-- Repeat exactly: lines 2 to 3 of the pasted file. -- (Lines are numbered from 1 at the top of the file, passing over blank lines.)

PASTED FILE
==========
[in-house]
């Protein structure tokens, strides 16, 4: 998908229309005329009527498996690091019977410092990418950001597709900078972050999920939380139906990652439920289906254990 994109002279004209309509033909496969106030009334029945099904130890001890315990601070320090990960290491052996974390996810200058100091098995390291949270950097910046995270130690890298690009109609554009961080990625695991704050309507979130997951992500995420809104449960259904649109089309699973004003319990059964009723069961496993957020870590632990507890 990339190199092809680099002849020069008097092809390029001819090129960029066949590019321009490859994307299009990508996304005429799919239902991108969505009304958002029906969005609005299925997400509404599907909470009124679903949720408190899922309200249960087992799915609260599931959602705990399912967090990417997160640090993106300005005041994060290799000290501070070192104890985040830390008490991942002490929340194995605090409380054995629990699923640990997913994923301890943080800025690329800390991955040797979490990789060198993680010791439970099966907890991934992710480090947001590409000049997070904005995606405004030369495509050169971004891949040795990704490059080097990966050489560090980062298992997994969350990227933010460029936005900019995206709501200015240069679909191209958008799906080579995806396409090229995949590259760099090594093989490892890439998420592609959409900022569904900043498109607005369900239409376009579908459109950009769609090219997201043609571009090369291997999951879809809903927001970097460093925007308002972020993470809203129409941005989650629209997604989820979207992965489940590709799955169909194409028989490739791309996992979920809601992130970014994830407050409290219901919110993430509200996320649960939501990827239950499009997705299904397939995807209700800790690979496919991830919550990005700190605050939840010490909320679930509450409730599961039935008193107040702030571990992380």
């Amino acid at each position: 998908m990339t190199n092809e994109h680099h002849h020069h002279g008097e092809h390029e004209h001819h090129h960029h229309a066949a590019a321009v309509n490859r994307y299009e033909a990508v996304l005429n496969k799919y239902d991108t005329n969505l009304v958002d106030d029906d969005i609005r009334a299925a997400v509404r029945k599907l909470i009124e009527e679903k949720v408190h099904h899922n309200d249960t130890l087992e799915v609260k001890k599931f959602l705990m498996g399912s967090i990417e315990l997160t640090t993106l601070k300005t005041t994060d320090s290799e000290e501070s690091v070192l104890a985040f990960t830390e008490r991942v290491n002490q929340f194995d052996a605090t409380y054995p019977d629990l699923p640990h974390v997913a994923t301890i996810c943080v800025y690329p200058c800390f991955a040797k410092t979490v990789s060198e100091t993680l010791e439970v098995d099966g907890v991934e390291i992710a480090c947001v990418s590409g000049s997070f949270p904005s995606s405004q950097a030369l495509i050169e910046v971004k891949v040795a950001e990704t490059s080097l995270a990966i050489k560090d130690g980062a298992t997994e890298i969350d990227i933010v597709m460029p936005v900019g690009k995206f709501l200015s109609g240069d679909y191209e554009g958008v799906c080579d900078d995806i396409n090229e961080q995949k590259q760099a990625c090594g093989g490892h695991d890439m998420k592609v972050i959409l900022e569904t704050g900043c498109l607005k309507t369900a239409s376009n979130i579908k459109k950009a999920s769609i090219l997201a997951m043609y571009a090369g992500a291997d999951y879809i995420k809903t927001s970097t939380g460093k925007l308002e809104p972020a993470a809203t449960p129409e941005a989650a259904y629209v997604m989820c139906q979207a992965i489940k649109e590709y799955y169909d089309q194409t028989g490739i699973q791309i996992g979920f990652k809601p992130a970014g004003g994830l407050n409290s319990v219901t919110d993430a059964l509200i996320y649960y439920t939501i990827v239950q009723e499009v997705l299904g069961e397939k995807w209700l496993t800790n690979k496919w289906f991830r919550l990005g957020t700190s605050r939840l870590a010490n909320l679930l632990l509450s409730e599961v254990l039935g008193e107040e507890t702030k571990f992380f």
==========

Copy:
């Protein structure tokens, strides 16, 4: 998908229309005329009527498996690091019977410092990418950001597709900078972050999920939380139906990652439920289906254990 994109002279004209309509033909496969106030009334029945099904130890001890315990601070320090990960290491052996974390996810200058100091098995390291949270950097910046995270130690890298690009109609554009961080990625695991704050309507979130997951992500995420809104449960259904649109089309699973004003319990059964009723069961496993957020870590632990507890 990339190199092809680099002849020069008097092809390029001819090129960029066949590019321009490859994307299009990508996304005429799919239902991108969505009304958002029906969005609005299925997400509404599907909470009124679903949720408190899922309200249960087992799915609260599931959602705990399912967090990417997160640090993106300005005041994060290799000290501070070192104890985040830390008490991942002490929340194995605090409380054995629990699923640990997913994923301890943080800025690329800390991955040797979490990789060198993680010791439970099966907890991934992710480090947001590409000049997070904005995606405004030369495509050169971004891949040795990704490059080097990966050489560090980062298992997994969350990227933010460029936005900019995206709501200015240069679909191209958008799906080579995806396409090229995949590259760099090594093989490892890439998420592609959409900022569904900043498109607005369900239409376009579908459109950009769609090219997201043609571009090369291997999951879809809903927001970097460093925007308002972020993470809203129409941005989650629209997604989820979207992965489940590709799955169909194409028989490739791309996992979920809601992130970014994830407050409290219901919110993430509200996320649960939501990827239950499009997705299904397939995807209700800790690979496919991830919550990005700190605050939840010490909320679930509450409730599961039935008193107040702030571990992380």
């Amino acid at each position: 998908m990339t190199n092809e994109h680099h002849h020069h002279g008097e092809h390029e004209h001819h090129h960029h229309a066949a590019a321009v309509n490859r994307y299009e033909a990508v996304l005429n496969k799919y239902d991108t005329n969505l009304v958002d106030d029906d969005i609005r009334a299925a997400v509404r029945k599907l909470i009124e009527e679903k949720v408190h099904h899922n309200d249960t130890l087992e799915v609260k001890k599931f959602l705990m498996g399912s967090i990417e315990l997160t640090t993106l601070k300005t005041t994060d320090s290799e000290e501070s690091v070192l104890a985040f990960t830390e008490r991942v290491n002490q929340f194995d052996a605090t409380y054995p019977d629990l699923p640990h974390v997913a994923t301890i996810c943080v800025y690329p200058c800390f991955a040797k410092t979490v990789s060198e100091t993680l010791e439970v098995d099966g907890v991934e390291i992710a480090c947001v990418s590409g000049s997070f949270p904005s995606s405004q950097a030369l495509i050169e910046v971004k891949v040795a950001e990704t490059s080097l995270a990966i050489k560090d130690g980062a298992t997994e890298i969350d990227i933010v597709m460029p936005v900019g690009k995206f709501l200015s109609g240069d679909y191209e554009g958008v799906c080579d900078d995806i396409n090229e961080q995949k590259q760099a990625c090594g093989g490892h695991d890439m998420k592609v972050i959409l900022e569904t704050g900043c498109l607005k309507t369900a239409s376009n979130i579908k459109k950009a999920s769609i090219l997201a997951m043609y571009a090369g992500a291997d999951y879809i995420k809903t927001s970097t939380g460093k925007l308002e809104p972020a993470a809203t449960p129409e941005a989650a259904y629209v997604m989820c139906q979207a992965i489940k649109e590709y799955y169909d089309q194409t028989g490739i699973q791309i996992g979920f990652k809601p992130a970014g004003g994830l407050n409290s319990v219901t919110d993430a059964l509200i996320y649960y439920t939501i990827v239950q009723e499009v997705l299904g069961e397939k995807w209700l496993t800790n690979k496919w289906f991830r919550l990005g957020t700190s605050r939840l870590a010490n909320l679930l632990l509450s409730e599961v254990l039935g008193e107040e507890t702030k571990f992380f």